Jobs Saved or Created: Armed Security to Guard Unemployment Offices
Here is a must-read for naysayers ready to indict current regulatory policies’ ability to create or save jobs!
With December looms the deadline for folks on federal unemployment benefits for 99 weeks. Desperate “ninety-niners” have demanded extension after extension. Early December means the really-real end to this income stream. And the 99-ers aren’t happy.
Indiana state officials have hired armed security guards to protect 36 unemployment agencies around the state.
Now: These are positions that the government will certainly count as “created” new jobs. Yet these are guards hired to protect state agents against citizens so far down on their luck that they are desperate.
No violent incident spurred this measure of protection; this is merely the method governments choose to cover their own backs with regard to a desperate citizenry:
Lotter said the agency is merely being cautious with the approach of an early-December deadline when thousands of Indiana residents could see their unemployment benefits end after exhausting the maximum 99 weeks provided through multiple federal extension periods.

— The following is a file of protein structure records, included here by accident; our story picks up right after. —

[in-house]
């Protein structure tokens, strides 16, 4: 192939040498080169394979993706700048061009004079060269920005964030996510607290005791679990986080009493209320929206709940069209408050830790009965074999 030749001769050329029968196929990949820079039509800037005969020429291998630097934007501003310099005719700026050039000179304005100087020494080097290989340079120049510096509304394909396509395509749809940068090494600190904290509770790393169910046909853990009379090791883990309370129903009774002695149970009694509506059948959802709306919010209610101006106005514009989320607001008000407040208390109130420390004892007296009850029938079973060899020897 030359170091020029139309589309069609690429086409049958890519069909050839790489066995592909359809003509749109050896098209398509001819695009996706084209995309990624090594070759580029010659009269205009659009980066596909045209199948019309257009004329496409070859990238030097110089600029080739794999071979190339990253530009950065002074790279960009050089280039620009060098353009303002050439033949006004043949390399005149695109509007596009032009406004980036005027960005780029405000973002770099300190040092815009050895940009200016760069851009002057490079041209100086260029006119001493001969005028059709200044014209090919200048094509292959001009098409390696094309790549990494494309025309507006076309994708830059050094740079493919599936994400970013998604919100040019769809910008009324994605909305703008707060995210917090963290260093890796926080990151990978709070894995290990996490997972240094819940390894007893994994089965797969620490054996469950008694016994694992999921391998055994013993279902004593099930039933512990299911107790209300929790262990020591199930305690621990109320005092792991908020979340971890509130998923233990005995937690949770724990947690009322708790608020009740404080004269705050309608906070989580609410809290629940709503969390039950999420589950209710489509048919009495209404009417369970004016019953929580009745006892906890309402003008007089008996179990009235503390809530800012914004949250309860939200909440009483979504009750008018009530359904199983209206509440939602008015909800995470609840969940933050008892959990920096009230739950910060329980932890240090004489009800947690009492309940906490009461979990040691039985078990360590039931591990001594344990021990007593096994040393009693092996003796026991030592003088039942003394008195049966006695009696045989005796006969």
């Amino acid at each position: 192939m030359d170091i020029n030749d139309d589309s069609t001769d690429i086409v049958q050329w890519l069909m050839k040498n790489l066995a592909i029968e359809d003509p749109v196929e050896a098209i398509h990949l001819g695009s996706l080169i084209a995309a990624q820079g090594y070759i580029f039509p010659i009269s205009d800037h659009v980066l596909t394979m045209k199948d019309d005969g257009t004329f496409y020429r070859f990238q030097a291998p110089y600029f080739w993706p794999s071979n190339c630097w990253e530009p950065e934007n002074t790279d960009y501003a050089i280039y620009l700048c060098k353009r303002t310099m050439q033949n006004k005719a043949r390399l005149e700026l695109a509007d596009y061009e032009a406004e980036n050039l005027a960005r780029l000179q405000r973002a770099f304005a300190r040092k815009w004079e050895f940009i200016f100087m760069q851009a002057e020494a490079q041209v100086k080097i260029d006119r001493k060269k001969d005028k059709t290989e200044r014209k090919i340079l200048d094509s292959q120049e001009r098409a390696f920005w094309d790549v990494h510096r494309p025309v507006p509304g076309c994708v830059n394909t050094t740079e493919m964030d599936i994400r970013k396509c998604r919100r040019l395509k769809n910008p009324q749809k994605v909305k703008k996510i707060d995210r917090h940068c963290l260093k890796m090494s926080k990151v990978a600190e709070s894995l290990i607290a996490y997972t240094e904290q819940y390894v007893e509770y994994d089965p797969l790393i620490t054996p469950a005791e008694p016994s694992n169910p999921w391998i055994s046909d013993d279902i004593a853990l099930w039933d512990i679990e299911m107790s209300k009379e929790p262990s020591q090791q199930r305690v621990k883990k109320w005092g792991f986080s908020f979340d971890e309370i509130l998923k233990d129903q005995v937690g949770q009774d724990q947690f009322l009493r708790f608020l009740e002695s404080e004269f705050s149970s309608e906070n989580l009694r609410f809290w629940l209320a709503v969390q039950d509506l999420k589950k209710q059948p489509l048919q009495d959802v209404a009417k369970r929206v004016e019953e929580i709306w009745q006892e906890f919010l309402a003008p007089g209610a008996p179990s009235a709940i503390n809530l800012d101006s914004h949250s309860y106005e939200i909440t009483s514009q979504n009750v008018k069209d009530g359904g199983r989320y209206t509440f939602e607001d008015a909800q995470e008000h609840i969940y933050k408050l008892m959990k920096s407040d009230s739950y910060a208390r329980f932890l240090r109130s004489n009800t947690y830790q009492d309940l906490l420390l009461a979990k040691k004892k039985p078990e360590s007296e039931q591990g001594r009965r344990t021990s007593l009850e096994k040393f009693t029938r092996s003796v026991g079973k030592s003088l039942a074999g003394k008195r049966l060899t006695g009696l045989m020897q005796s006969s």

“Given the upcoming expiration of the federal extensions and the increased stress on some of the unemployed, we thought added security would provide an extra level of protection for our employees and clients,” he said.
Put another way: Here are security guards armed, state-backed, and ready to shoot should their less-employed neighbors storm the unemployment offices demanding further help.
What caused the job gap in the first place was an attitude of excessive regulation, overprotection, and the promise to back up private businesses no matter what they do.
When in the course of human events it becomes clear that the government has failed, it is the duty of the people to demand a change. This election Tuesday the American people made perfectly clear their frustration with failed government policies.
Perhaps these unemployment offices in Indiana should find a better way to counsel job seekers, rather than wrap themselves in further state protection, not blind but tangibly uninterested in what the people have to say.